• Brian's Song - 1971other sports film about sports greats who died by film's end include: the biopic The Pride of the Yankees (1942) - famous for Lou Gehrig's (Gary Cooper) on-field retirement speech after he fell ill with ALS ("Today, I consider myself the luckiest man on the face of the earth"), the story of the legendary Notre Dame football player and coach - Knute Rockne: All American (1940) - and dying George Gipp (Ronald Reagan) with his "win one for the Gipper" quote, and Bang the Drum Slowly (1973) about a friendship between a pitcher (Michael Moriarty) and a terminally-ill catcher (Robert DeNiro)
  • the animated Charlotte's Web (1973) with the heart-felt death of the title-character spider who spins a web to save the life of her friend Wilbur the pig
  • Michael Cimino's The Deer Hunter (1978) - with its second lethal scene of "one-shot, one-kill" Russian roulette in one of Saigon's back alleyways that kills Michael's (Robert DeNiro) steelworker/Vietnam Vet friend Nick (Christopher Walken), and the final tragic ending sequence in Pennsylvania in which all gather together for a breakfast wake, sing "God Bless America," and toast Nick ("Here's to Nick")
  • Robert Benton's domestic melodrama and Best Picture Kramer vs. Kramer (1979), about Manhattan adman Ted (Dustin Hoffman) - a recently-divorced man who cares for his son (Justin Henry) and his subsequent battle with ex-wife Joanna (Meryl Streep) when she later decides that she wants custody of the boy
  • the across-time, passionate, and impossible fantasy romance between a 1912 actress Elise McKenna (Jane Seymour) and a young playwright Richard Collier (Christopher Reeve) in the 1980s in Somewhere in Time (1980)
  • Sophie's Choice - 1982Steven Spielberg's E.T.: The Extra-Terrestrial (1982), especially the overwrought death scene of the stranded, odd-looking alien witnessed by a heart-broken 10-year old Elliott (Henry Thomas), and ET's tearful goodbyes and departure onto an awaiting spaceship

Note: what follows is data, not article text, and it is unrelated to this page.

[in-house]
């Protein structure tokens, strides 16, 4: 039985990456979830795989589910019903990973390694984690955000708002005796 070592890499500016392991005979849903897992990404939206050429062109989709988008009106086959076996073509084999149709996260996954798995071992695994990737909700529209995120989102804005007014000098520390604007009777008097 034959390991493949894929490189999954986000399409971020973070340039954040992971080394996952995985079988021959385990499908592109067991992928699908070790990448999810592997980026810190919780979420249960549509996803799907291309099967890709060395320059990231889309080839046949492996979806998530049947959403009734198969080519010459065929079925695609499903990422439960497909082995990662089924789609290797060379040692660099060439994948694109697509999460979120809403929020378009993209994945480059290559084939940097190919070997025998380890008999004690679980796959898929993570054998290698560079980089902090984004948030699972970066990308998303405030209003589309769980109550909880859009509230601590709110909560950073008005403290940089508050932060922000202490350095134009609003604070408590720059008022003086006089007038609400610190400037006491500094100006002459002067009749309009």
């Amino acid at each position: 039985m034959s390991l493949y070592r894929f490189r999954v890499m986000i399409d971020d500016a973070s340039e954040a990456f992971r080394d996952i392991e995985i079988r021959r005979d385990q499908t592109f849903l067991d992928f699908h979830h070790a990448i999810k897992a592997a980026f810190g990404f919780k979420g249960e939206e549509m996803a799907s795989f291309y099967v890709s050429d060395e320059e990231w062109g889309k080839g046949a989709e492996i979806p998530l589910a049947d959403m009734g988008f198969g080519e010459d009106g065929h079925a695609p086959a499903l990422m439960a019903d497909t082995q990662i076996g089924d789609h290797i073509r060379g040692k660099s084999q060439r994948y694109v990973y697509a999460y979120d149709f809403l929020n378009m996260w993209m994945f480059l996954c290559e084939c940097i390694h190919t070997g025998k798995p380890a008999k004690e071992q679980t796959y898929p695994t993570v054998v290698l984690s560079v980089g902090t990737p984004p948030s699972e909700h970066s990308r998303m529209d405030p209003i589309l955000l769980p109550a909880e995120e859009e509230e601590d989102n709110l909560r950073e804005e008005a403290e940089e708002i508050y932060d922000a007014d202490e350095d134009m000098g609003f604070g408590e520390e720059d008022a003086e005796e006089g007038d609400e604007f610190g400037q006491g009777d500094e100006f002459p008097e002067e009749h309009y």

• in Alan J. Pakula's dramatic Sophie's Choice (1982), haunted Holocaust Auschwitz survivor and Polish immigrant Sophie Zatkowska (Oscar-winning Meryl Streep who spoke in three languages: Polish, broken English, and German) suffered heart-wrenching, horrific guilt when remembering her traumatic past, in flashback, the awful forced choice she was given by a Nazi officer
  • the stylish "soap opera" and maternal melodrama/comedy Terms of Endearment (1983) that covered a thirty year span of time in the lives of Houston mother Aurora (Shirley MacLaine) and her daughter Emma (Debra Winger), and ended with a case of terminal cancer; its deathbed/hospital scenes at the film's conclusion guaranteed sobs (Winger's final goodbye to her two children, and MacLaine's screaming at the nurses: "My daughter's in pain. Give her the shot. Do you understand me? Give my daughter the shot!")
  • Steven Spielberg's The Color Purple (1985), an adaptation of Alice Walker's novel about 40 years in the lives of three black southerner women, including Celie (Whoopi Goldberg) - married to abusive sharecropper Albert (Danny Glover), an oppressed Sofia (Oprah Winfrey), and Albert's mistress Shug (Margaret Avery)
  • the first AIDS melodrama, Parting Glances (1986), by writer/director Bill Sherwood who died of AIDS at 37 in 1990, featured an early role for Steve Buscemi
  • David Jones' 84 Charing Cross Road (1987), a romantic melodrama about struggling writer Helene Hanff (Anne Bancroft) and her correspondence partner, a UK used-book store owner in London named Frank P. Doel (Anthony Hopkins) - the two never meet face-to-face, touchingly realized by Helene when she finally travels to the UK and finds that both the store and Frank have deceased